Dr. Ford, along with members of the school board also in attendance, repeated several times that the proposed master plan for the district, with its possibilities ranging from closing one elementary school to closing none, was still in discussion and was an entirely separate issue that had nothing to do with the May 20 vote on the annual budget. It was stressed that the master plan proposal and the bond vote required for its approval would continue to be discussed by the school board in public, and it was clearly a future consideration.
“Right now,” concluded Dr. Ford, “the proposed budget meets the educational needs of the children, and it shows great concern and respect for the taxpayer. That is the issue people should be focused on. I’ve seen too many school budgets voted down over extraneous issues. It only hurts the kids.”
After almost two hours of discussion Dr. Ford and other district representatives were thanked for their time.
Earlier in the meeting paying monthly bills amounting to $196,677.14 and accepting transfers to different budget lines took less than a minute. Also, a resolution for a $2000.00 contribution to the Babe Ruth baseball league to help pay for special infield dirt delivered to Davis Park in the Town of Olive was unanimously adopted after little discussion. Fees for enrolling children in Woodstock’s Summer Rec Program were increased, also by unanimous consent after brief discussion.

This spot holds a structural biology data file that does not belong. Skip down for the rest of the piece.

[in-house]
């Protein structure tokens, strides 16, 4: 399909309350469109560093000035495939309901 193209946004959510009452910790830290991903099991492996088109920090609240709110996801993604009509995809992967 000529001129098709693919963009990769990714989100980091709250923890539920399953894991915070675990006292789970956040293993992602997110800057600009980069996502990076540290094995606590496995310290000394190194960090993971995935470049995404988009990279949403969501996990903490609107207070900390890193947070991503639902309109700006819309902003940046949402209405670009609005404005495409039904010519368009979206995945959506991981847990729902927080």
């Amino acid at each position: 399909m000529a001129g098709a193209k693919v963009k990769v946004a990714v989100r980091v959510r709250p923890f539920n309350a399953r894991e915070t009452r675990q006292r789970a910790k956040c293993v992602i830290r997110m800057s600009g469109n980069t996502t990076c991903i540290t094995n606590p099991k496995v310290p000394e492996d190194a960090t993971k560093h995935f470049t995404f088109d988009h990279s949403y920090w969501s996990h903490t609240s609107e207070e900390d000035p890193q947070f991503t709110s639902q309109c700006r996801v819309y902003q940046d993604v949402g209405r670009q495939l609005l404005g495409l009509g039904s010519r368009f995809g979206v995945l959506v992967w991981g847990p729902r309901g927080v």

In other business conducted during a meeting adjourned not until midnight there was an hour and a half devoted to updating the fees for use of town buildings by residents and organizations. There seemed to be no “just right” in this matter. Performing Arts of Woodstock requires a modest fee in order to continue to provide dramatic presentations in the Town Hall, according to PAW member Ann Washington, and individuals such as Cassia Berman claimed the need for cheap rent in order for her classes, for which she charges a fee, to continue. The Woodstock taxpayer, according to councilman Wenk, needs about $28,000 dollars a year, the annual energy and maintenance costs of the buildings, in order to break even. Opinion on the town board ranged from councilman Collin’s desire to offer the buildings for free, to the supervisor Moran’s updated schedule of fees and the requirement for users to provide insurance to protect the Town’s exposure. He cited the example of a person’s (former councilwoman Toby Heilbrunn) suit against the Town and the Woodstock Film Festival after she had sustained an injury at the Community Center facility several years ago. After nearly two hours on the topic, including impassioned speeches from the buildings’ users, a motion to adjust fees was tabled.
The town board scheduled a special meeting for May 6 at 3:00 pm at the Town Offices for the purpose of opening bids for construction related to the Town Hall renovation, and also for a public hearing to commence at 5:00 pm on the closure of Old Forge Road to accommodate music on the Village Green. Proposed closure dates are May 26, June 14 and 28, July 5 and 12 and August 9, 16 and 30.